I also write cozy mystery / amateur female sleuth books for Carina Press. Carina is the digital side of Harlequin. When I heard they were branching out and looking to acquire mysteries, I jumped on the opportunity. They liked what they saw and gave me a chance. My third book in the Patience Price Mysteries releases September 29 and I recently learned that the debut book was picked up for print in the Harlequin direct to consumer book clubs, so those readers will all get a print copy of Murder Comes Ashore in November. I hated to see my time with Carina end, so I proposed a new, similar series. I’m calling it The Geek Girl’s Guide to Murder, and they accepted the proposal last month! I have a contract for three more mysteries. *wild eighties dancing*

WOW: I know sometimes publishers develop series ideas and then find writer(s) for them. Have you developed your own series, written publisher developed series or both?

Julie: So far, I’ve developed my own concepts and presented them to publishers. I’ve been fortunate to find editors who connected with my characters enough to go to bat for them at committee and get me into the lineup.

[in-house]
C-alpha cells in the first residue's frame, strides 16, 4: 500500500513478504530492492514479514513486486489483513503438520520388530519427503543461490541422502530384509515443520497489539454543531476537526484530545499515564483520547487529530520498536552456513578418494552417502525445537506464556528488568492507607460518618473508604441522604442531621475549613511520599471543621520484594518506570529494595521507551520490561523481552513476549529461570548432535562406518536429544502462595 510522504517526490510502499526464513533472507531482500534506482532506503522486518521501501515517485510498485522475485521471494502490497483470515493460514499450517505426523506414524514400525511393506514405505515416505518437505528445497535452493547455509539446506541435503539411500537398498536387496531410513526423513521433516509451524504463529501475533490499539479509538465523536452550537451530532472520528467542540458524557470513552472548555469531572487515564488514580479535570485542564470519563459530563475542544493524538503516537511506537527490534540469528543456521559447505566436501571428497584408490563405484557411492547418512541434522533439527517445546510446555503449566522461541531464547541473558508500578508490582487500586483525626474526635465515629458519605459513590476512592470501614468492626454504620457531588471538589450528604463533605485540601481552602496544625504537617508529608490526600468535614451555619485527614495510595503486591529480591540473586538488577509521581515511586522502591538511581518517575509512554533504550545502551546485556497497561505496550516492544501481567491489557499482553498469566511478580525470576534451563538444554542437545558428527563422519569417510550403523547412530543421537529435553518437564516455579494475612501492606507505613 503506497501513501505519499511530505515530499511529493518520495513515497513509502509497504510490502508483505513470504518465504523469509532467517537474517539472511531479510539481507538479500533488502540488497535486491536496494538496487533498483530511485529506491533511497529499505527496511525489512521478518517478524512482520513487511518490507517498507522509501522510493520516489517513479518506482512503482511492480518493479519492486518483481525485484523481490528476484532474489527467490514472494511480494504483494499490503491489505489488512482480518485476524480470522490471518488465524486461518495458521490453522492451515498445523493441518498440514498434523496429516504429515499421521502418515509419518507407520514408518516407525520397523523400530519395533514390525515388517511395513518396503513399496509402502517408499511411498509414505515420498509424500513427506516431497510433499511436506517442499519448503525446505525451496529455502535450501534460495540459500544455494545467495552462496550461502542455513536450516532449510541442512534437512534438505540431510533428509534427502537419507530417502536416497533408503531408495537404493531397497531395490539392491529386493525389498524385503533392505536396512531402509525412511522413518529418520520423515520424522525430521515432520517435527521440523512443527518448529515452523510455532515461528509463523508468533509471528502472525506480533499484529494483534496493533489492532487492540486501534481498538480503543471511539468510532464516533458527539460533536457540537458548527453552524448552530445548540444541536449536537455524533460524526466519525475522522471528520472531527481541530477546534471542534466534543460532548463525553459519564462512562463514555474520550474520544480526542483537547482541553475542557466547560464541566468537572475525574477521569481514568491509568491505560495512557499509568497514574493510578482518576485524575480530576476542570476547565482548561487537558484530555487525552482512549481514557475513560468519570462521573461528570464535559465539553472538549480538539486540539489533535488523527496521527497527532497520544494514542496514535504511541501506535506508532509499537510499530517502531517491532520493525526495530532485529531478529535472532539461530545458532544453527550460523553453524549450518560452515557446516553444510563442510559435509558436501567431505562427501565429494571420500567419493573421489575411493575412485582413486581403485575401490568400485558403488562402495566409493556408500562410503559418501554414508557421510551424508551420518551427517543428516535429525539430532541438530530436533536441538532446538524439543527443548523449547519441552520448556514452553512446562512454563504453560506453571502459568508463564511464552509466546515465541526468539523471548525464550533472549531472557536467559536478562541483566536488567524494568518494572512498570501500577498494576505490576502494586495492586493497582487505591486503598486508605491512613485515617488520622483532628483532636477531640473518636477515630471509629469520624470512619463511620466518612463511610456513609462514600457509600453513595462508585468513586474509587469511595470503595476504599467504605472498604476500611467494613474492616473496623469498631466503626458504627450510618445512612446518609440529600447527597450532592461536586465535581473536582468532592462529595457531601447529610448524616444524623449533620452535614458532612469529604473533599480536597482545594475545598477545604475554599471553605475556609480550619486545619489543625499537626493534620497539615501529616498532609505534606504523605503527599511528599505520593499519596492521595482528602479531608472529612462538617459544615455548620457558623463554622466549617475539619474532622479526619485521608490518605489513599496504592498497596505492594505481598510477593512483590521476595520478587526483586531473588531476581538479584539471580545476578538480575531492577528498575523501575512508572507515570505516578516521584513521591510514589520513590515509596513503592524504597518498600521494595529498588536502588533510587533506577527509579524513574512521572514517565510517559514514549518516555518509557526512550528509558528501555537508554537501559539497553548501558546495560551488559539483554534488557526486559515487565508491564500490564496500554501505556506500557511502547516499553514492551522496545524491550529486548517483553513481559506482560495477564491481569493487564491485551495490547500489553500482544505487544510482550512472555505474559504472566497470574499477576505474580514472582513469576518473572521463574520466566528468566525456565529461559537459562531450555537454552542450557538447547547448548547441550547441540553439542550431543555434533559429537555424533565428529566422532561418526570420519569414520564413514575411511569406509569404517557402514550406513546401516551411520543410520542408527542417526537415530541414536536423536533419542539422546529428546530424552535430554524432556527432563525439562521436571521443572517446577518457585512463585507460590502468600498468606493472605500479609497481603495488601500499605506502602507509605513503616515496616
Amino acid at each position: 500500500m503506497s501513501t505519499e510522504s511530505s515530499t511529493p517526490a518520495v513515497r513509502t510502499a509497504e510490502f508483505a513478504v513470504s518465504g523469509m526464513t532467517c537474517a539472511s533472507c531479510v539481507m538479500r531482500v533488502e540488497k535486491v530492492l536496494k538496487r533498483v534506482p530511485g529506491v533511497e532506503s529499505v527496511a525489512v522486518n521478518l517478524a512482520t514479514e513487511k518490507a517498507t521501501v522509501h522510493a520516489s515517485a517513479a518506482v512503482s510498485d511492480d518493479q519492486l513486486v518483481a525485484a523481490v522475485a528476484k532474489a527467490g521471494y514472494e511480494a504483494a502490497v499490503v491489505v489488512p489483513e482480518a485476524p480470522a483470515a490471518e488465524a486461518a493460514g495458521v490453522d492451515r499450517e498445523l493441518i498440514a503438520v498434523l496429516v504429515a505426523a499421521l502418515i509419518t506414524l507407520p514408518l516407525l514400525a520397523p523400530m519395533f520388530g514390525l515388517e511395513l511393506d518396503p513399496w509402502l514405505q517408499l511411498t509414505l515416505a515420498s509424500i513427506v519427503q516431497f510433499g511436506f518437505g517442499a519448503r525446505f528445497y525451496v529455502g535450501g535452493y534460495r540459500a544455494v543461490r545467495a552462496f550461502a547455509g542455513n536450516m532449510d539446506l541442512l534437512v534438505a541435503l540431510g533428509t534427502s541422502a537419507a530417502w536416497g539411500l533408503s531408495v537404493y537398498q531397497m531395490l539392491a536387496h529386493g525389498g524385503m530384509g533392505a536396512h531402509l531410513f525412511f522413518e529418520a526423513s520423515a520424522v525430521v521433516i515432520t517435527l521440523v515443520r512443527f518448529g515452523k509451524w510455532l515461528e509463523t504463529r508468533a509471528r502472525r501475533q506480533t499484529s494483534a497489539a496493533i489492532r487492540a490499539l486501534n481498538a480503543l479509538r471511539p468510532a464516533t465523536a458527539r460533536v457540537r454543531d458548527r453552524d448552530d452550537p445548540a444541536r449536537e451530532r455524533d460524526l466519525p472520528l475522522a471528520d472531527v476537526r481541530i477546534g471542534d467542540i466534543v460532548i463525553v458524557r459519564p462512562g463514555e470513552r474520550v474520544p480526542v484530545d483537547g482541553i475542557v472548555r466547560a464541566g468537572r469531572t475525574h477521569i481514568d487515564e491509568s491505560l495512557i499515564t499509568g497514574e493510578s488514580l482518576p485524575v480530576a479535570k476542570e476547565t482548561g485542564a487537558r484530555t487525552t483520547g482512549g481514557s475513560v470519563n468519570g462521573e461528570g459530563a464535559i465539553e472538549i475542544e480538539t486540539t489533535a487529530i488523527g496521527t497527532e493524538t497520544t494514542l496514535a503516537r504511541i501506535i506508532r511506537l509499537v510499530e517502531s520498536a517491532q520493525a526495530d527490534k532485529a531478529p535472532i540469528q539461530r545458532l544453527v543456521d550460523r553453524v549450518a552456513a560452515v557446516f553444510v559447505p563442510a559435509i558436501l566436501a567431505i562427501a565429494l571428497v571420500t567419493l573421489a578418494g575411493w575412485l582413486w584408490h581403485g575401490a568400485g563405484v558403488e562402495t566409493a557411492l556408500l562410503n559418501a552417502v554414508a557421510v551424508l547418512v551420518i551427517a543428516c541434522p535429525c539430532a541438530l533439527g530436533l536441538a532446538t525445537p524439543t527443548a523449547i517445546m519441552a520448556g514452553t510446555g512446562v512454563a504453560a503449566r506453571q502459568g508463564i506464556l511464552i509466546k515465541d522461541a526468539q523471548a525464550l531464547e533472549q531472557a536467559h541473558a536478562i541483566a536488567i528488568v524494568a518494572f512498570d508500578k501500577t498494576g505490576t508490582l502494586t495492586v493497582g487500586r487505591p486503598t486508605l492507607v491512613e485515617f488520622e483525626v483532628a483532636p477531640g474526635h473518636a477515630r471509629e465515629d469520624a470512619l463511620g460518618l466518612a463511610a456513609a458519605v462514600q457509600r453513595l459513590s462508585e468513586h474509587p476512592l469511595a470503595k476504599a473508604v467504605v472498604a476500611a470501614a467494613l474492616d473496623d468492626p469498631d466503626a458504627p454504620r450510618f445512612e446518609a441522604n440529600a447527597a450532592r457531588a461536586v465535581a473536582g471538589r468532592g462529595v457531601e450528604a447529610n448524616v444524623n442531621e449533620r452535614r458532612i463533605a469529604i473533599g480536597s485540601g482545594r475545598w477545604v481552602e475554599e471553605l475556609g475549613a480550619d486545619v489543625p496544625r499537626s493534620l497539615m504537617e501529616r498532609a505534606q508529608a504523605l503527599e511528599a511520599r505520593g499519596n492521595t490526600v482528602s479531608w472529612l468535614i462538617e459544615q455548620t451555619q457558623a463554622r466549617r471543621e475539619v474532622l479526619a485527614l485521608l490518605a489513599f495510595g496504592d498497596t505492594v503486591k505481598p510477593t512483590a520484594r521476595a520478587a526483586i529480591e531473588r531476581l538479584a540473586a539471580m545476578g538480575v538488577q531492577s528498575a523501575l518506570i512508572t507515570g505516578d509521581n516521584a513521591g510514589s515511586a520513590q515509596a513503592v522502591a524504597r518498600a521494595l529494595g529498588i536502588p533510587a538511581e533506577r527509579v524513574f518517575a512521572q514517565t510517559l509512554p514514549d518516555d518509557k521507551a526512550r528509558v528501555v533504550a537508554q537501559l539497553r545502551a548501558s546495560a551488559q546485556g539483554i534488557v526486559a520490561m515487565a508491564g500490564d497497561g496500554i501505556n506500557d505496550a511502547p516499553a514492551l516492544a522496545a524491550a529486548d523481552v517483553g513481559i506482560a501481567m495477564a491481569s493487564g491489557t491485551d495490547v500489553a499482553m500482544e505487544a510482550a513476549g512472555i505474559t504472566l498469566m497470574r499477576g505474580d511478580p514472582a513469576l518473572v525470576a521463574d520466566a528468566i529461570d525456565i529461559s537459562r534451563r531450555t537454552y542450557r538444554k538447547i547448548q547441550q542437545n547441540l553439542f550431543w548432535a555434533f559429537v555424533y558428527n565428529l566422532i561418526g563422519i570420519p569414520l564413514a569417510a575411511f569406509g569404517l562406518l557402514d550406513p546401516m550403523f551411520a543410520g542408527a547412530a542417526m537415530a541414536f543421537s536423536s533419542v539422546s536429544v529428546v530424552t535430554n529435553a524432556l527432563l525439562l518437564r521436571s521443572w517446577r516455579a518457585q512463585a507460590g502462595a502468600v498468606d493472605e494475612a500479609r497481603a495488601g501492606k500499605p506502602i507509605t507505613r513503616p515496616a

WOW: We're all familiar with series that feature the same character with different adventures in each book. But there's also a type of series that features different characters but have another common thread that makes them a series...maybe they take place in the same town or the books have a similar theme like "second chances". Which type of series are you involved with?

Julie: Honey Creek is an example of series writing where one story’s main characters become another story’s secondary characters or even cameo characters. That was a lot of fun, seeing my babies interact with one another and pop up at a diner or street fair, dispensing advice or catching fireflies.

My mystery series are the more traditional variety. The stories follow the same main character through many adventures. The fun thing about cozy mysteries and amateur sleuth books is the way secondary characters maintain their role. A handful will come and go because they are specific to the story/crime, but the majority of all characters stay and become extended family to the heroine and the reader. Readers become one of the gang and look forward to seeing what everyone’s been up to since the last book released.

WOW: Here at WOW we've discussed where book ideas come from, but I'm sure we're all wondering about series ideas too. After all, it has to be an idea that can carry you through several plots. What about an idea makes you think, "That would make a good series" instead of "That would make a good book."